Saturday, August 16, 2014

The Ten Thousand Things

There's a book I'd like to recommend that I feel fairly certain that very few readers of this blog (or Americans generally) have ever heard of. I myself found out about it pretty much by accident when one of the people I follow on tumblr happened to mention this spring that it had just been published. It's a novel by a British writer, John Sterling, and it's called The Ten Thousand Things. You'd have to have studied Taoism at some point in your life to understand the significance of the title, but I have, and I did, and I wound up ordering the book on a hunch. ("The Ten Thousand Things" is a kind of shorthand in Taoism for the world of appearances, the universe in all its proliferation and profligacy and overwhelming specificity. It is a core principal of Taoist thought that the ten thousand things are in essence a mask for something deeper, something underlying, that cannot be named ("The Tao that can be told is not the eternal Tao") and yet exists as the ground of all being.)

The novel is an imaginative re-creation of the life of an actual historical character, Wang Meng, a fourteenth century painter now considered to be one of the four masters of the Yuan Dynasty. It is the era when the Mongols following Kublai Khan ruled China. Mongol rule created a sticky situation for any native Chinese, like Wang Meng, with a public following. If you chose to cooperate with the government, your friends and neighbors would likely see you as a traitor. If you chose not to cooperate, you might very well end up jailed, or tortured, or worse. Many people, including Wang Meng, for a time, chose to withdraw from public life entirely rather than risk the more extreme dangers on one side or the other; however, as you may well imagine, it was not always possible, or desirable, to live one's life completely out of the range of others.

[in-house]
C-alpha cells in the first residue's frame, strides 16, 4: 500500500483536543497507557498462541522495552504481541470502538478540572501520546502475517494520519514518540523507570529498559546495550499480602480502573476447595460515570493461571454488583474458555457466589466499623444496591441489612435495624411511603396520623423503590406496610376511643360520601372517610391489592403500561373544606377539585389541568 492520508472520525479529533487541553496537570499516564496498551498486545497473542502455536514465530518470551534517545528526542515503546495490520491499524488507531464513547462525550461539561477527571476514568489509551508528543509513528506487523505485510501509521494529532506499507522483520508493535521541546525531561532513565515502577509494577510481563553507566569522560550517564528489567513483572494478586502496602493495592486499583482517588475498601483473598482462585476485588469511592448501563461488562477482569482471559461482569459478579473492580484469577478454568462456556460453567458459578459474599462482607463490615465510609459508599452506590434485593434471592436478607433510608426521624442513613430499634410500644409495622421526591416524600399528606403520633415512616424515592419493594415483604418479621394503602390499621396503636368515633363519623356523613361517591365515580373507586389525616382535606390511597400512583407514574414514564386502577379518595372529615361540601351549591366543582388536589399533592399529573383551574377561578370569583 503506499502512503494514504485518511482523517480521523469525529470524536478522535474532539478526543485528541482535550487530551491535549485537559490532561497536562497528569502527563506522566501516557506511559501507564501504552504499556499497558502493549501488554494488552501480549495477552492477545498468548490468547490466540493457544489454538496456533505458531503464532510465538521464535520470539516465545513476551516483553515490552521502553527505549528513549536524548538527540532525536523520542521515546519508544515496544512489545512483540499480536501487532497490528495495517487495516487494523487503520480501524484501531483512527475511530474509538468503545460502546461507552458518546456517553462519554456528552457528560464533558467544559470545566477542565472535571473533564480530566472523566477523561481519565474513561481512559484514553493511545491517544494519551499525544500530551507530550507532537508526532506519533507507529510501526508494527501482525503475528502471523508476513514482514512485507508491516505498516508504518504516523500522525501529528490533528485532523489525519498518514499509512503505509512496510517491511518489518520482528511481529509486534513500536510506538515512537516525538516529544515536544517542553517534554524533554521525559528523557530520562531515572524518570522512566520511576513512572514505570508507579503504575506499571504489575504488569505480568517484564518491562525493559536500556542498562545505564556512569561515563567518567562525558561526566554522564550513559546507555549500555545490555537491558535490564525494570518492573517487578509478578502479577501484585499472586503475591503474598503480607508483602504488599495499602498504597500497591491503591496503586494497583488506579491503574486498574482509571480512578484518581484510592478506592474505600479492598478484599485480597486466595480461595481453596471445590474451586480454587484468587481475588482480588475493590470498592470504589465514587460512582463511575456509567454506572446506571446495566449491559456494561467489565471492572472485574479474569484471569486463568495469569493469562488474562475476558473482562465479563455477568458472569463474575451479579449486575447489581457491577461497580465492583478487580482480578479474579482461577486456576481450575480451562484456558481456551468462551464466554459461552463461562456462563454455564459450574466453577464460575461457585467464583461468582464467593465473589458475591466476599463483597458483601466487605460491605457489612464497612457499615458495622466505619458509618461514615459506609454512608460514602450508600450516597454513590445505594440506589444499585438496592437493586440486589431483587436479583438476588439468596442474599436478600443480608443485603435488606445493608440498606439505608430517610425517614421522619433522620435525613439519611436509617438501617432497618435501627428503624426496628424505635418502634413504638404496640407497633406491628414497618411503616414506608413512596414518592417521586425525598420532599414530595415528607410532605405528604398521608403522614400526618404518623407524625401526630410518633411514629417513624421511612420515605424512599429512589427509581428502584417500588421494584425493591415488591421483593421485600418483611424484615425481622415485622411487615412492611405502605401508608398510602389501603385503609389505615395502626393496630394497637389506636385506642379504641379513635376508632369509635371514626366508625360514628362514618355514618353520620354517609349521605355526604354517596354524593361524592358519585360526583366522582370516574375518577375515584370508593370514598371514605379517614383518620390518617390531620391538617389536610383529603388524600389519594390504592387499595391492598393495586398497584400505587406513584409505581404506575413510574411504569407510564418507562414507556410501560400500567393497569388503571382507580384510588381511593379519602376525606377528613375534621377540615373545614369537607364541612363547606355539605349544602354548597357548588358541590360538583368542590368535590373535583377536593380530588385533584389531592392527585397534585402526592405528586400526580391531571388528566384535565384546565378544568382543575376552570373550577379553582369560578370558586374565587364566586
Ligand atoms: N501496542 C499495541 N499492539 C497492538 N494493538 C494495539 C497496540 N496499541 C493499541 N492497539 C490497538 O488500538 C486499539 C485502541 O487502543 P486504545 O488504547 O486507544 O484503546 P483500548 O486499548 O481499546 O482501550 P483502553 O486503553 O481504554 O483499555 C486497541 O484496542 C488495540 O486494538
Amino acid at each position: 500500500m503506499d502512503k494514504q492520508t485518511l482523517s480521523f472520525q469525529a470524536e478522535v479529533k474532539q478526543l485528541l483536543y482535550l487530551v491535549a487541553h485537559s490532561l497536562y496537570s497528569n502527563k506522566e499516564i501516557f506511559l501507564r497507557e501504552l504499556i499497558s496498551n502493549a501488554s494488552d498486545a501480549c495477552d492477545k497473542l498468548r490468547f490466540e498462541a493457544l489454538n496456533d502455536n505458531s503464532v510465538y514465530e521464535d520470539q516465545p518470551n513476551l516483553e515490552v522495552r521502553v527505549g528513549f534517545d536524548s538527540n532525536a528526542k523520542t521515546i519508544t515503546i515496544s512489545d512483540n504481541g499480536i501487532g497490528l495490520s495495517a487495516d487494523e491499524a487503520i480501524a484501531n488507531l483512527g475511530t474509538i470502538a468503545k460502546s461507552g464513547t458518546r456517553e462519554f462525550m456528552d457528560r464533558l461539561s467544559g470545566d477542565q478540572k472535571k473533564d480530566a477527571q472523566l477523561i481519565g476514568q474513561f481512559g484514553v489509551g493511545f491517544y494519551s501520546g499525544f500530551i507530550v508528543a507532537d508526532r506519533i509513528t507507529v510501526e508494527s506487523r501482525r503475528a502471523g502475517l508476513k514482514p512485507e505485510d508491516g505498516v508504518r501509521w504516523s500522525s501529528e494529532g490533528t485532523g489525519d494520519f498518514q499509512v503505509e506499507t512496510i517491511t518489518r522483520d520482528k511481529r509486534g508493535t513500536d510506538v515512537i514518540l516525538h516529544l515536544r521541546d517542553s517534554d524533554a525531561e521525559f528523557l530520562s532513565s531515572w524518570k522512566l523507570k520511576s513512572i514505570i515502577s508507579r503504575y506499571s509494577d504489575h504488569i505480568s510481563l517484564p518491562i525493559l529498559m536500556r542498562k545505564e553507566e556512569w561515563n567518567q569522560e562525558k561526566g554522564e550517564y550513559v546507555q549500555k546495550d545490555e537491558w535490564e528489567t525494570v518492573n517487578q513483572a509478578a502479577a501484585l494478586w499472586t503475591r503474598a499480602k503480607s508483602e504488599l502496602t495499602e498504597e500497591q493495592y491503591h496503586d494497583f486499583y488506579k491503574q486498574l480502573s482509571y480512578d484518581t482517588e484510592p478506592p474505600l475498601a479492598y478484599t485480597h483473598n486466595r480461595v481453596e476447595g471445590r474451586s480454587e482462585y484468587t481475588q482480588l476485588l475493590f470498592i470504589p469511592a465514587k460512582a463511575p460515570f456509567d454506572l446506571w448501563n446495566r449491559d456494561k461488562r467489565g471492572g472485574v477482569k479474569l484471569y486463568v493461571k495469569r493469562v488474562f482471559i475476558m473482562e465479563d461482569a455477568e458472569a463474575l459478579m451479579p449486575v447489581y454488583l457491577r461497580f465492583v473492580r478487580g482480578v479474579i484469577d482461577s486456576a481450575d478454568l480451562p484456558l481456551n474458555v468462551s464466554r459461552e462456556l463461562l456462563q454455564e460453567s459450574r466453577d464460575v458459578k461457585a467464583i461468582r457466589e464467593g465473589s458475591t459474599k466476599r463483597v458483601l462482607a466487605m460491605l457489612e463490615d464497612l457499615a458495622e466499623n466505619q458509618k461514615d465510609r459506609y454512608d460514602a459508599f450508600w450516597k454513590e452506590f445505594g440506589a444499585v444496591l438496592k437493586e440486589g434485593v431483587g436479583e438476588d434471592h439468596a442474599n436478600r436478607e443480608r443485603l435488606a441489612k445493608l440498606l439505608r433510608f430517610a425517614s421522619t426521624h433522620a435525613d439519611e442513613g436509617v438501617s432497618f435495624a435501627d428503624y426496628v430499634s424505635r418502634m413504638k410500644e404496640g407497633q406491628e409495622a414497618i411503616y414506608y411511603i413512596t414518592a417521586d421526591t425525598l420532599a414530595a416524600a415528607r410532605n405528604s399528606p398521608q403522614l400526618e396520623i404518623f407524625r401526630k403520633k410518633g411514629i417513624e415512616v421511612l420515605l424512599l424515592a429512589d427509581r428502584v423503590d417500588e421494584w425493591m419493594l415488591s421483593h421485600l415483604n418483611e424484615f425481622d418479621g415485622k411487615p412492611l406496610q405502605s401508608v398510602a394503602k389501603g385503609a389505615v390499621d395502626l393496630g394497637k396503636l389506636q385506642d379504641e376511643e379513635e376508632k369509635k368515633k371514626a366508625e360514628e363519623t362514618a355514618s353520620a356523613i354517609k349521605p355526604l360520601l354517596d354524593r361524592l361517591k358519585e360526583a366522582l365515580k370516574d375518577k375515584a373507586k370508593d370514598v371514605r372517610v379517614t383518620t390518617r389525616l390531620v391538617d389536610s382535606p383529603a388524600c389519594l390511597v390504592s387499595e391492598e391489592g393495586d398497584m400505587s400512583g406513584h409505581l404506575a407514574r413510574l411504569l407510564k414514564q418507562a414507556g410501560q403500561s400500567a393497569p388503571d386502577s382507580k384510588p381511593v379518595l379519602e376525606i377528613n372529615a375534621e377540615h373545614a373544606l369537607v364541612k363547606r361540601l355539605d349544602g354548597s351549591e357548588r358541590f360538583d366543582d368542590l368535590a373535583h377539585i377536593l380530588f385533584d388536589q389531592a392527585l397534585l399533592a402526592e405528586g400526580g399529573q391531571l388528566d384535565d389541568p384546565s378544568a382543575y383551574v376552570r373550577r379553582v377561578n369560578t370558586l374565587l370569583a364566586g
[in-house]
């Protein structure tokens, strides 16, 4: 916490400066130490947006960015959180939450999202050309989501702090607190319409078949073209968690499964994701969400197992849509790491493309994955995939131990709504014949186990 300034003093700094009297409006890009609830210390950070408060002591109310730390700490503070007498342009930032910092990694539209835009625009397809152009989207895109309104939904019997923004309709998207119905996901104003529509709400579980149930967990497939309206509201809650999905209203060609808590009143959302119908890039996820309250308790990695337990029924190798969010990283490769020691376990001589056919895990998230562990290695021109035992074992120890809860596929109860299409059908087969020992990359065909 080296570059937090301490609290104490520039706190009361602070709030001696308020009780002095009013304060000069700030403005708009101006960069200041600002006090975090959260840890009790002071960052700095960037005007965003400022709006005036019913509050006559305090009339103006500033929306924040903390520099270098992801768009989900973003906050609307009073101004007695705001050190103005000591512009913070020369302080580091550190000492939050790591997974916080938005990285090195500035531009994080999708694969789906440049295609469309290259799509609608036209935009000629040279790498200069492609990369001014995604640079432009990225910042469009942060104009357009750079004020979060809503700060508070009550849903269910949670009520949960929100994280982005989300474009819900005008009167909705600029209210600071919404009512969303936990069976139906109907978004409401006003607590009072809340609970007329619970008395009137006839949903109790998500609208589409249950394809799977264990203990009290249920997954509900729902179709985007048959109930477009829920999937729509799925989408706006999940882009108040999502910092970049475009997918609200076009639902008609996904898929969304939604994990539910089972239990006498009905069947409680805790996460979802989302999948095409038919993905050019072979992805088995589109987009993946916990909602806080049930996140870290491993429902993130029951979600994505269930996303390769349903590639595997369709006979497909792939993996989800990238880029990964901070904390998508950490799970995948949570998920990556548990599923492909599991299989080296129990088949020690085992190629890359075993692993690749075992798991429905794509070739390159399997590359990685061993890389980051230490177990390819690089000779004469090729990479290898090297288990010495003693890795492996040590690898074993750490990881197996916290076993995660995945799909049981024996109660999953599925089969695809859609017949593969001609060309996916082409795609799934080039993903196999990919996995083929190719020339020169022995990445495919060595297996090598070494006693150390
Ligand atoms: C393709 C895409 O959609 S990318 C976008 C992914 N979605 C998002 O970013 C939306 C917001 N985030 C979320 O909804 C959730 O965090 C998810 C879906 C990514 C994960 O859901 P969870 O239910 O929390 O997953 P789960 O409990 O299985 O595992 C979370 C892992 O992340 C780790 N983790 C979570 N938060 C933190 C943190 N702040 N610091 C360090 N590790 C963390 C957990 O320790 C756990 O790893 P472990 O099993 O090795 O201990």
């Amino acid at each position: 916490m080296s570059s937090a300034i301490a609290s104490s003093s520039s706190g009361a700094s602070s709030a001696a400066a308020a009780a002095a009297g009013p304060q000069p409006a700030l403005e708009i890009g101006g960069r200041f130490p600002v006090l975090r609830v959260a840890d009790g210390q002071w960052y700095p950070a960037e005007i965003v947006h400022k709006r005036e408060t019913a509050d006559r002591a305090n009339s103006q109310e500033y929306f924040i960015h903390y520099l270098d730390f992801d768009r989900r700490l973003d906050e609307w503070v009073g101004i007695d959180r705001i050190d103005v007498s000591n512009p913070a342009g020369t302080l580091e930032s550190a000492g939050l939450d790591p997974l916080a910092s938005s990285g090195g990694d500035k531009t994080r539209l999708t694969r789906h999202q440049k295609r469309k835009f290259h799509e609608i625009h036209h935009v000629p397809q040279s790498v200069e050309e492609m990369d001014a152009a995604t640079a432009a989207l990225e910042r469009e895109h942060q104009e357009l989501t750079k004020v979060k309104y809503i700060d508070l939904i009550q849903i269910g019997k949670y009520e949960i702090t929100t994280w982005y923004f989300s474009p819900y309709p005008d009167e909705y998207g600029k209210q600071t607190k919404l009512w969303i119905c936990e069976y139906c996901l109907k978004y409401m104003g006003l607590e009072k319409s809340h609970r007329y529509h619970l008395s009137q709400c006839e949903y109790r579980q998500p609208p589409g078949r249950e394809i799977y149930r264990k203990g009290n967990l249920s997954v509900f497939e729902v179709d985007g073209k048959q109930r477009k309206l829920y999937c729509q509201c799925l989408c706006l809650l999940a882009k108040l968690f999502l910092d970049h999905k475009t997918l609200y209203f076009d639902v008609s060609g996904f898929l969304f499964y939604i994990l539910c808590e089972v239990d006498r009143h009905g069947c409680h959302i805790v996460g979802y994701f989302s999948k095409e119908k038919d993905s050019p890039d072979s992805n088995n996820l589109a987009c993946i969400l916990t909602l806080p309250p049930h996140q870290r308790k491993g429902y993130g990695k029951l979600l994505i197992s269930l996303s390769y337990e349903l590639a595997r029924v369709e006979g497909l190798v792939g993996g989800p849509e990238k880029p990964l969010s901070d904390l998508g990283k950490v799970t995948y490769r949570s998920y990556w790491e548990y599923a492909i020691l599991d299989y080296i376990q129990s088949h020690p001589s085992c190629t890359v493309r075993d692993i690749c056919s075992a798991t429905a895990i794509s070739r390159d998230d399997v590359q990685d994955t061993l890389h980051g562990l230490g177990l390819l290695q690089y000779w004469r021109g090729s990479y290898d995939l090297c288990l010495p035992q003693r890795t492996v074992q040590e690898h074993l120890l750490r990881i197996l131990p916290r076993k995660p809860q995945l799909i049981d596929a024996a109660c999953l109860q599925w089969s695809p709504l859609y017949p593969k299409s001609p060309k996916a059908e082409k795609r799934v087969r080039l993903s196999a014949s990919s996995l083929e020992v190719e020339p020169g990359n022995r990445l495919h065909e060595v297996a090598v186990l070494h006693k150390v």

The book deals with the life of Wang Meng, the choices he makes as an artist and a human being, and the consequences of those choices in his own life and in the lives of the people around him, many of whom are also based on historical figures. Along the way, the book has a lot to say about art, about politics, about Taoist philosophy, and about the compromises we all make in navigating the territory between our personal aspirations and the reality of our lived experience.

A couple of days ago I wrote about the dilemma of quantity vs quality in reading. If I were not out there on the fringes sampling new stuff, I would never have found this book. On the other hand, having found it, I feel like it's the kind of book I want to re-read, and write about, and talk about. So I'm basically doing all those things now. I spent about an hour just before writing this typing out some passages from the early part of the book, and I'm hoping to put together some sort of considered response over the next few weeks.

I should also just mention, the book is beautifully written. I was not familiar with John Spurling before, but he's a very impressive writer. (FWIW, he also has a web site.) I'm by no means an expert in eastern philosophy, but I know a fair amount about it both from my own reading and my own life experience, and my sense is that Spurling is both knowledgable and perceptive in his rendering of Wang Meng's life and thought. Reading the book is something like an extended meditation: calming, centering, and satisfying—corny as this may sound—to the mind and the heart. As soon as I started reading it I felt like somehow the book was speaking directly to me. Perhaps I am this particular book's ideal reader, to the exclusion of many others. But upon reflection, I don't think that's really the case. I just think it's a very good book.

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